ps4 - center, so that it slides down the hemisphere without...

Info iconThis preview shows page 1. Sign up to view the full content.

View Full Document Right Arrow Icon
PHY 504 Problem Set #4 due 24 September 2010 1. Goldstein Exercise 2.12. Show that the Lagrangian at the end of the problem differs from a more familiar Lagrangian by a term which is a total time derivative. Assuming the result of Derivation 1.8, can you explain why the equations of motion have the form that they do? 2. A particle of mass m slides in a frictionless trough of parabolic shape y = kx 2 , under the influence of a gravitational force F = − mg ˆ y . (a) Write down a Lagrangian for the particle’s motion, using the method of Lagrange multipliers. (b) Lag and constraint. Eliminate y and ge a a ion just involving x ( t ). Obtain the range equations of motion the Lagran multiplier λ to obtain n equ t (c) Solve for x ( t ) in the limit of small x and . x 3. A particle slides on top of a smooth solid, immovable hemisphere of radius a, in a gravitational field . It is initially given an infinitesimal displacement off
Background image of page 1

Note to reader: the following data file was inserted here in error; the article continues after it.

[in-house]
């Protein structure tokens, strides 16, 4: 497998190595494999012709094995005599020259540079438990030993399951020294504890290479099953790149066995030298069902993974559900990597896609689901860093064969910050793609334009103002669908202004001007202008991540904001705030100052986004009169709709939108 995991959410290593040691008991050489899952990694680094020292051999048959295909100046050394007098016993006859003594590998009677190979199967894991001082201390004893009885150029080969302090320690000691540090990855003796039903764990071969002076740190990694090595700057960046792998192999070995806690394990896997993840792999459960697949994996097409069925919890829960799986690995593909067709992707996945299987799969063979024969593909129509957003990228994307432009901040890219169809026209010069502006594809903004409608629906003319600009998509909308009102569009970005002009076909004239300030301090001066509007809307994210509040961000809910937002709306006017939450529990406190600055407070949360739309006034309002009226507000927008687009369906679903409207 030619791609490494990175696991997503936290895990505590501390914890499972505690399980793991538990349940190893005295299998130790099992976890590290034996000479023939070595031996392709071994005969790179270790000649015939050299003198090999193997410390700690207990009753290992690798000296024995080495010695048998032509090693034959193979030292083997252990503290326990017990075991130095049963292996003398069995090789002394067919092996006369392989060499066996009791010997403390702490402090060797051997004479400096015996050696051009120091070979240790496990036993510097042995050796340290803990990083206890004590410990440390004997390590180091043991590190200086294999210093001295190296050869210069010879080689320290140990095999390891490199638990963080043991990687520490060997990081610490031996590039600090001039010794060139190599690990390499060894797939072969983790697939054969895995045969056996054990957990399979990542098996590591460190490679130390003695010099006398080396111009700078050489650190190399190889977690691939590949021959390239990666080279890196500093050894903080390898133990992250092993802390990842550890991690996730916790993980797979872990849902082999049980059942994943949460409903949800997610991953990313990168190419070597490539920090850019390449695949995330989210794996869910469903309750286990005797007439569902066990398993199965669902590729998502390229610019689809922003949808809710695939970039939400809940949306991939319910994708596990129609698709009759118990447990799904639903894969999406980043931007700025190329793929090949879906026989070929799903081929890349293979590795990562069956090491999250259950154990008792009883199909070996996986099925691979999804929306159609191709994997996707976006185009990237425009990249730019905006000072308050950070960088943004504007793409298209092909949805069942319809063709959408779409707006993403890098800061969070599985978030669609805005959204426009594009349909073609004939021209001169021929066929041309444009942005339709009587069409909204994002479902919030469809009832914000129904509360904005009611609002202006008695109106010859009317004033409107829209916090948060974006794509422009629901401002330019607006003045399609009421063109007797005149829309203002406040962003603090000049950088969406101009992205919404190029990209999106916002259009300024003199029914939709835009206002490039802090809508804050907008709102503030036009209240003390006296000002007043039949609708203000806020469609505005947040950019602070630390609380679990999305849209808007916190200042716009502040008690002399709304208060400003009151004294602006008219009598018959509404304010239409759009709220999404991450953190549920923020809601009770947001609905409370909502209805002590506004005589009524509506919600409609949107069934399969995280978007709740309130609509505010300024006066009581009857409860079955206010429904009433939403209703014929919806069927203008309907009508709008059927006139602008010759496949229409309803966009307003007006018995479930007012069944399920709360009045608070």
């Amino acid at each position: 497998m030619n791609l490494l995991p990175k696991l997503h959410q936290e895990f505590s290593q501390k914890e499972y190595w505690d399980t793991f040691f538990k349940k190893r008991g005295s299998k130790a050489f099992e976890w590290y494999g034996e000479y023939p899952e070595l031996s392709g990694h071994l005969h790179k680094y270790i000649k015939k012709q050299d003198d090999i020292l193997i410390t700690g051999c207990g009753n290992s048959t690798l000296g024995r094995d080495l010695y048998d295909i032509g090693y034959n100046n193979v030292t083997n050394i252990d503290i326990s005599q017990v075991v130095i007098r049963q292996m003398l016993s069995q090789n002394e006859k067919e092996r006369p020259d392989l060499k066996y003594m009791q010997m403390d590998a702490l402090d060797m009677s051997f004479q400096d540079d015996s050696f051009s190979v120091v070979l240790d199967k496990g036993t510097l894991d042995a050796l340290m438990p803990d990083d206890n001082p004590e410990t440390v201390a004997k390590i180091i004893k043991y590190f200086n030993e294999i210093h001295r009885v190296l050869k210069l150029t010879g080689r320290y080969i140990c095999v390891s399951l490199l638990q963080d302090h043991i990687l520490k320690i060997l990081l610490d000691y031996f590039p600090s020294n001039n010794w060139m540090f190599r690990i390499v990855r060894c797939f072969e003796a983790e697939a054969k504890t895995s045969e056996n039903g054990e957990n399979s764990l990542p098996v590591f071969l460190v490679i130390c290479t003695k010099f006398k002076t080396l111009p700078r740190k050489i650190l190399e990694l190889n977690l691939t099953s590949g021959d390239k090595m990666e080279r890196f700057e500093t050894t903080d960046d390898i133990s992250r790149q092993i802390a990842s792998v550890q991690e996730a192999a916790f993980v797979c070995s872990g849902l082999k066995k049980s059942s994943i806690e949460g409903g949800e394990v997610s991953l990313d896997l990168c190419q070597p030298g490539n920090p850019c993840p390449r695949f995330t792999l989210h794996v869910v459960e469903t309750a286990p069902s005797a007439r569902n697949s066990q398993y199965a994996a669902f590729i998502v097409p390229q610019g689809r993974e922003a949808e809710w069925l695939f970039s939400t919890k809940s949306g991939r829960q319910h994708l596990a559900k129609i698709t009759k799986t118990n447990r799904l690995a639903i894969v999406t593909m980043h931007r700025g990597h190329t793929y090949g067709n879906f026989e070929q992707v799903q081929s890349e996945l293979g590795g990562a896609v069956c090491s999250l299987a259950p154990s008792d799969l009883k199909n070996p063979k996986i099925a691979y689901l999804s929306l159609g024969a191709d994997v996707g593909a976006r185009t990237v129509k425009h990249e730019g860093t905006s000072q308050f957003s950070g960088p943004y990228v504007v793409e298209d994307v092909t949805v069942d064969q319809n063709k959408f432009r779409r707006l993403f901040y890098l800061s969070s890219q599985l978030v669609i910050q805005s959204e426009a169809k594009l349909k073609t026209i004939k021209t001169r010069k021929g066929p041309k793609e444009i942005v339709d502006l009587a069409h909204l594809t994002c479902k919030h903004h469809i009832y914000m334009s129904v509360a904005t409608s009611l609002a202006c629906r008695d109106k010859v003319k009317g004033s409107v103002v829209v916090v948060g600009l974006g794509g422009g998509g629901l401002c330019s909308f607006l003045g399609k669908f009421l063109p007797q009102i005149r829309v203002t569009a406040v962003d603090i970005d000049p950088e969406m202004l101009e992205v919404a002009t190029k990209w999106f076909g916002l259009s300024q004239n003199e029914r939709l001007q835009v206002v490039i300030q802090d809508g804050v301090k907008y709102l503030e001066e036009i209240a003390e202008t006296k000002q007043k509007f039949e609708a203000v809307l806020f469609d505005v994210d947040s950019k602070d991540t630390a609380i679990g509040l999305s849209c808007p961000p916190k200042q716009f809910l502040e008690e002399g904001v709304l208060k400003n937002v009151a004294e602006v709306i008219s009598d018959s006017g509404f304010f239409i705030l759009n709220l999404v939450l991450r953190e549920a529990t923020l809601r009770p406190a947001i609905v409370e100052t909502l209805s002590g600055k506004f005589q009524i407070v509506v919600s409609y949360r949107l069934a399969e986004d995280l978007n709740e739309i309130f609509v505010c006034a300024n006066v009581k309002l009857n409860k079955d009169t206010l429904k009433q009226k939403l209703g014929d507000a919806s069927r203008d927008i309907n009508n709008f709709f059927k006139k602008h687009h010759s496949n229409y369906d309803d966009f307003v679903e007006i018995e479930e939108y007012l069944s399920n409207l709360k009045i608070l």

This is the end of the preview. Sign up to access the rest of the document.

Unformatted text preview: center, so that it slides down the hemisphere without friction. Describe the subsequent motion of the particle. [See p. 47 of GPS.] y ˆ g − 4. Write down a Lagrangian for each of the following situations, in terms of an appropriate set of generalized coordinates. Use Lagrange multipliers as needed. What are the symmetries? Give expressions for the corresponding conserved quantities. (a) A particle of mass m moving on the frictionless surface of sphere. (b) Two particles constrained to move on the surface of a sphere, interacting gravitationally with each other. (c) A charged particle moving in a uniform electric field. (d) A charged particle moving in a uniform magnetic field. In this case, use Noether’s Theorem to derive the conserved momenta, angular momentum (in the direction parallel to the magnetic field), and energy....
View Full Document

This note was uploaded on 11/16/2010 for the course PHY 504 taught by Professor Staff during the Fall '08 term at Kentucky.

Ask a homework question - tutors are online